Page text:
There are very few of us who will live our lives unscathed by a monumental disaster, natural or otherwise. As a survivor of the 9/11 terrorist attacks—I was two blocks away when the first tower collapsed—I can definitely relate to those who survived Hurricane Katrina. Somehow, I think it’s easier to forgive a natural disaster, however there wasn’t anything “natural” about Katrina. Yes, it was a horrible storm, however its rank as a Category Two Hurricane proves that it shouldn’t have caused as much damage as it did. It was the breach of the levees that left homes under water and over 1,800 people dead. Sandy Rosenthal, the co-founder of Levees.org along with her son, talked with us recently about her foundation and her ongoing mission to call civil engineering to the carpet and to never forget the victims.
Rosenthal was more than eager to talk about how her non-profit originated. “After the levees broke, I noticed there was a lot of shock, confusion and misinformation everywhere. People were frightened and paranoid for good reason,” she explained. “When you’ve got so much death and so many lives that had been turned upside down, we owe it to the survivors to get the facts out there. Everyone should have them, not just the select few. So my son and I started a group with a mission to show that this natural disaster was in fact the [result] of the worst civil engineering in history.”
As most people with a passionate, entrepreneurial mission in mind, the tipping point for Rosenthal was what she describes as a contentious argument with a man from Alexandria, Louisiana. “In his opinion, he thought that we deserved what we got because we shouldn’t be here in the first place. He told me the levees were fine and that Katrina was just a big storm and was bound to happen anyway.” After this encounter, she spent a month trying to find a group that was showing that Katrina wasn’t caused by Mother Nature. "Calling it that would only be protecting the human beings responsible for it.”
Levees.org was launched on December 2, 2005 but was slow to receive media attention until almost a year after its inception. “There was a vacuum of leadership and I was embraced by many people who believed in what I was doing, including those who were on the fence,” said Rosenthal.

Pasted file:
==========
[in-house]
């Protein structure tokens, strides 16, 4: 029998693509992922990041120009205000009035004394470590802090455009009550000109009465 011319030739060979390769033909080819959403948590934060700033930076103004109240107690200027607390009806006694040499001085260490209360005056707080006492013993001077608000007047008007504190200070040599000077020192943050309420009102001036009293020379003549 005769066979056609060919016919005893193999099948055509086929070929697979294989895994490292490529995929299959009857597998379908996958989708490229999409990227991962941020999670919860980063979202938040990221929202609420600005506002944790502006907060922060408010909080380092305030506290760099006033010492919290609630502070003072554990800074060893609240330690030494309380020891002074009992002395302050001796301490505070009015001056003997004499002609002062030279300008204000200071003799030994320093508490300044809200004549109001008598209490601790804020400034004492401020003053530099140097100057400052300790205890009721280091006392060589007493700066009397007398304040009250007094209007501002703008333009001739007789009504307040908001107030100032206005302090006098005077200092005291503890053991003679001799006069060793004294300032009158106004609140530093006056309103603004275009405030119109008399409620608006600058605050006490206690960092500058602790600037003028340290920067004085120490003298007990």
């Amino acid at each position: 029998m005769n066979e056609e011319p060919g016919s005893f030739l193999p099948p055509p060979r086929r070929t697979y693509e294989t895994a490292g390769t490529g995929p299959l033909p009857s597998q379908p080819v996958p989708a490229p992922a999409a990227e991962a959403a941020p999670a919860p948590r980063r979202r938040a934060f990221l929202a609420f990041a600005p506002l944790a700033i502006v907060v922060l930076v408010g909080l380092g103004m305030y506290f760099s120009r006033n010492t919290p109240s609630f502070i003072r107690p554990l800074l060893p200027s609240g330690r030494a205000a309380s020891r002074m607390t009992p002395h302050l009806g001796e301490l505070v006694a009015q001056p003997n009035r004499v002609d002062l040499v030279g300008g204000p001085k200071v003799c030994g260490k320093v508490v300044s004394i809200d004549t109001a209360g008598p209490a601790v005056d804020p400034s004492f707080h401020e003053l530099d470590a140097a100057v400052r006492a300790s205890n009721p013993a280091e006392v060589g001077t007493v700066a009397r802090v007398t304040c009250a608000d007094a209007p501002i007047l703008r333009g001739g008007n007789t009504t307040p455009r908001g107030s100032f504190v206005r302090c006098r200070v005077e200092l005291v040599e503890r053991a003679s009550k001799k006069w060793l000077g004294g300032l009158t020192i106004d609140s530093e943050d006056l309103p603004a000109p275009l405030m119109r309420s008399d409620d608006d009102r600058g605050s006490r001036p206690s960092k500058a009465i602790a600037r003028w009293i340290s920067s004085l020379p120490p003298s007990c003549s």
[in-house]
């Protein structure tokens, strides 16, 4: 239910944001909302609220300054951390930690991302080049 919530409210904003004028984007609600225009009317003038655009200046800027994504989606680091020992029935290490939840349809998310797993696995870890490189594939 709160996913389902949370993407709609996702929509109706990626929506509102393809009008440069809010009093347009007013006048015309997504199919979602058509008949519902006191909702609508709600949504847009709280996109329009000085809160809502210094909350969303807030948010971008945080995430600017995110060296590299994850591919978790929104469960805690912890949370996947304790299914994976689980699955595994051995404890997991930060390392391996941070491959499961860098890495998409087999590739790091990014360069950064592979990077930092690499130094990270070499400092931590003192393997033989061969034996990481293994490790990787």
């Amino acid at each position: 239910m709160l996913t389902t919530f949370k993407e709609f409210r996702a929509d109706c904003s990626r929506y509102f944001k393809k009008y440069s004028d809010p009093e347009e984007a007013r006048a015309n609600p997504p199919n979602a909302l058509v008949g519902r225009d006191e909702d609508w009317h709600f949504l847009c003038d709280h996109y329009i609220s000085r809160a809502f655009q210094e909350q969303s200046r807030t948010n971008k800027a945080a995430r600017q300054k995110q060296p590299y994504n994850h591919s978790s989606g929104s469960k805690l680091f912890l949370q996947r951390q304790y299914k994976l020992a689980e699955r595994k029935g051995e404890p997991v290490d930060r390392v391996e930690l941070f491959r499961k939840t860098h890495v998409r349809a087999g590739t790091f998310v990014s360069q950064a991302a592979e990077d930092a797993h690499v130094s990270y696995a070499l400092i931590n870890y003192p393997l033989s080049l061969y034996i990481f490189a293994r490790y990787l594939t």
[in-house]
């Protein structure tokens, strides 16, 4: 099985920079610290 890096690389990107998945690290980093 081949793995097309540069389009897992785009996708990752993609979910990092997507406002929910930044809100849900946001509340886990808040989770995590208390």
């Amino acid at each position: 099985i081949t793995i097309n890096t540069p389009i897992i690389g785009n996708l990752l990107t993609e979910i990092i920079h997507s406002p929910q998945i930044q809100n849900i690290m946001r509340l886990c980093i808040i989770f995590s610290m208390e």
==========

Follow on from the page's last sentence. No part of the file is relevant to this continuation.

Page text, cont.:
When asked about Mayor Ray Nagin’s response to the storm, I was a bit surprised at her somewhat sympathetic response. “Nagin was in the crosshairs of a lot of people because he did not evacuate residents and did not have a plan for people who would not or could not leave,” she reasoned. “The mayor before Nagin didn’t have a plan and the one before that didn’t have a plan. There has never been a plan. No one in their wildest dreams ever imagined the levees failing and when we were warned to leave by the National Weather Service, all the powers that be couldn't have predicted this. Nagin was blamed for something that was unreasonable. There is not a single major city in the nation with a plan for a total evacuation. It’s like planning for an alien invasion; it was just not in our world view.”
Rosenthal questions the capacity of the Army Corps of Engineers and their past decisions regarding the levees, citing the more powerful storms Betsy and Camille that didn’t cause as much damage as Katrina. “They planned for a wave and surge height and Katrina came in less than that. They were the great and powerful engineers; why would we not trust them? In 2005, they had the reputation for engineering too good and that’s why we had the mindset that we did. We didn’t need a plan because why should we? We were protected or so we thought.”
Nevertheless, Rosenthal is confident about the current state of the levees but admits that there’s a lot left to be desired, especially on the part of the government. “We should have a 1 in 1,000-year flood protection for all of greater New Orleans. It’s a large city with a lot of people and a big infrastructure and the system we have is a 1 in 100-year so there’s a one percent chance that the system won’t be good enough,” she explained. “There are other cities with 500-year protection. St. Louis and Dallas have it and we should too, but President Bush would only sign off on 1 in 100.”
Despite various challenges—inclusive of signing on with General Honore’s Green Army and confronting Jindal’s office head on to hold big industries accountable for damage to the water and coastal resources—the mission of Levees.org continues to be increasing awareness in order to achieve safe levees and to remember the approximate 100,000 households that were displaced during Katrina. Rosenthal is working on a book for the tenth anniversary and is placing plaques around the affected areas that explain why the levees broke and to remember those lives lost. These plaques are vetted and fact checked by historians and exist currently on 17th and London streets at the request of the residents. Her goal now is to reach out to those in the Lower Ninth Ward and to initiate the three-month process for them.
In addition to all her work with Levees.org, Rosenthal found time to be an oncology volunteer from 2005 to 2010. “After the flood, everybody was changed and I’m not a nurse or a psychologist but I always wanted to have a role with some very sick patients,” said Rosenthal. So she took the initiative and walked into Touro, knowing very well that she wanted to work with advanced stage cancer patients and they created a program just for her. “Often when people have cancer, their own family and friends can be frightened and they’ll stay away or they’re afraid they’ll say the wrong thing, but the wrong thing doesn’t exist. It’s all about the Four A’s: attention, affection, acknowledgement and acceptance.”
One could say that Rosenthal applies that same mantra to her work, but it would be necessary to add an additional “A” after acceptance and that would be action.
For more information about Levee’s.org and their mission, click here.